Central to the proposed architecture is the definition of the input logic levels of the control pins on each device. With reference to FIG. 1. an 8-bit ECL to TTL or CMOS buffer function is illustrated in which two pins 10 and 12 are allowed for output enable control. The buffer converts ECL logic inputs D0, D1, . . . D7 to TTL or CMOS logic outputs Q0, Q1, . . . Q7. Pins 10 and 12 are the input to a NOR circuit 14 in which one input is ECL compatible and the other is TTL or CMOS compatible. This offers the choice of controlling the outputs of the buffer from either signal environment by a single signal controlling the translators 16. An 8-bit TTL or CMOS to ECL buffer may be similarly constructed. For the 8-bit transceiver function shown in FIG. 2, the enable pin 12 for the TTL or CMOS port will be TTL or CMOS compatible (respectively), while the enable pin 10 for the ECL port will be ECL compatible. ECL input/output pins are represented by A.sub. 1, A2, . . . A8 and respective TTL or CMOS input/output pins are represented by B1, B2, . . . B8. The output of buffer 18 will control the translators 20 translating from the TTL or CMOS to the ECL signal environment and the output of buffer 22 will control the translators 24 translating from the ECL to the TTL or CMOS signal environment. Buffers 18 and 22 may be of the inverting amplifier or non-inverting amplifier type, depending on the requirements of translators 20 and 24 (respectively). Clearly, when translating from ECL to TTL or CMOS logic levels, the outputs of translators 20 are disabled and when translating from TTL or CMOS to ECL logic levels, the outputs of translators 24 are disabled. Such a device offers the technical advantage of controlling the outputs of the transceiver from either signal environment, unlike conventional devices.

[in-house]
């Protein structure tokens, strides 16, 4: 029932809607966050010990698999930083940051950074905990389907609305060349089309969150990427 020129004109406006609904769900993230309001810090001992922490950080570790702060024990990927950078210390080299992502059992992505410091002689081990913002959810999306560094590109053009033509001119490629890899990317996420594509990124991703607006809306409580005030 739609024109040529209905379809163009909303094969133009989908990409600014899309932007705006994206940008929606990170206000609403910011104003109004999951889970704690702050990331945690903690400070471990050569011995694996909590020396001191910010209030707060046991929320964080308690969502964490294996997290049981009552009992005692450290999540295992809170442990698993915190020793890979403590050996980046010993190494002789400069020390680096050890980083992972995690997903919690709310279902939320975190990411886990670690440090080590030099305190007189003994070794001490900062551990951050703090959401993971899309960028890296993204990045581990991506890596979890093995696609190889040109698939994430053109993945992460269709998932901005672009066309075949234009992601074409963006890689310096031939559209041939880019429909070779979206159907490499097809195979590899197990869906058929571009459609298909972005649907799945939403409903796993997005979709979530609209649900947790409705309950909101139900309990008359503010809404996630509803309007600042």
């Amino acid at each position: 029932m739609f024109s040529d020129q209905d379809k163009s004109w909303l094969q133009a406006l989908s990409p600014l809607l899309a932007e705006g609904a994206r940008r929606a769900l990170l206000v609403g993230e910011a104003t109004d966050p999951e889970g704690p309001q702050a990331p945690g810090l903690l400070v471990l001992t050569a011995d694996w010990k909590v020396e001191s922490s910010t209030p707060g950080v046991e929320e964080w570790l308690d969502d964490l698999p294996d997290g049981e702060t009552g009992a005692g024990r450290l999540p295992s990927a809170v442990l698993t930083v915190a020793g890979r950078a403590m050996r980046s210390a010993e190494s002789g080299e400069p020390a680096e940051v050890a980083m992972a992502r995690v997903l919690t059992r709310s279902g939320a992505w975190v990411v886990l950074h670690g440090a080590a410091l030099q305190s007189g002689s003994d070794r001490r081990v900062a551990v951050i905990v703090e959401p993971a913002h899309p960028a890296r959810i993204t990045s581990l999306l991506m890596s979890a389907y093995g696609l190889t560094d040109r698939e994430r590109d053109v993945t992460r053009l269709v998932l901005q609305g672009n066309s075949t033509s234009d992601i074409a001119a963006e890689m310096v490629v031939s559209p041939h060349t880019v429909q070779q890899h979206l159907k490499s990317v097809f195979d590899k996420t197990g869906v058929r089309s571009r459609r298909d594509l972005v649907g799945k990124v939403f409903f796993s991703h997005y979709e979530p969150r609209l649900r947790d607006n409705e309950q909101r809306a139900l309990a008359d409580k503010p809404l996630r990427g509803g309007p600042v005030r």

For the storage types of functions such as transparent latches and D-type flip-flops an inverting buffer with storage may be used as shown in FIG. 3. An ECL to TTL or CMOS buffer is shown which converts ECL inputs 1D. . . 8D to respective TTL or CMOS outputs 1Q. . . 8Q. The storage function is provided by storage registers 26. Translators 28 provide the TTL or CMOS output and are enabled by a signal from buffer 22. A TTL or CMOS to ECL buffer with storage may be similarly constructed. The storage register enable or clock pin 10, which is an input to storage register enable buffer 18, will be ECL compatible when translating from an ECL environment to a TTL or CMOS environment and TTL or CMOS compatible when translating from a TTL or CMOS environment to an ECL environment. This gives the advantage of having the data and clock (or latch enable) signals be of the same type, simplifying set-up and hold timing problems. The output enable control of this buffer will be TTL or CMOS compatible when going from ECL to TTL or CMOS logic levels and ECL compatible when going from TTL or CMOS to ECL logic levels.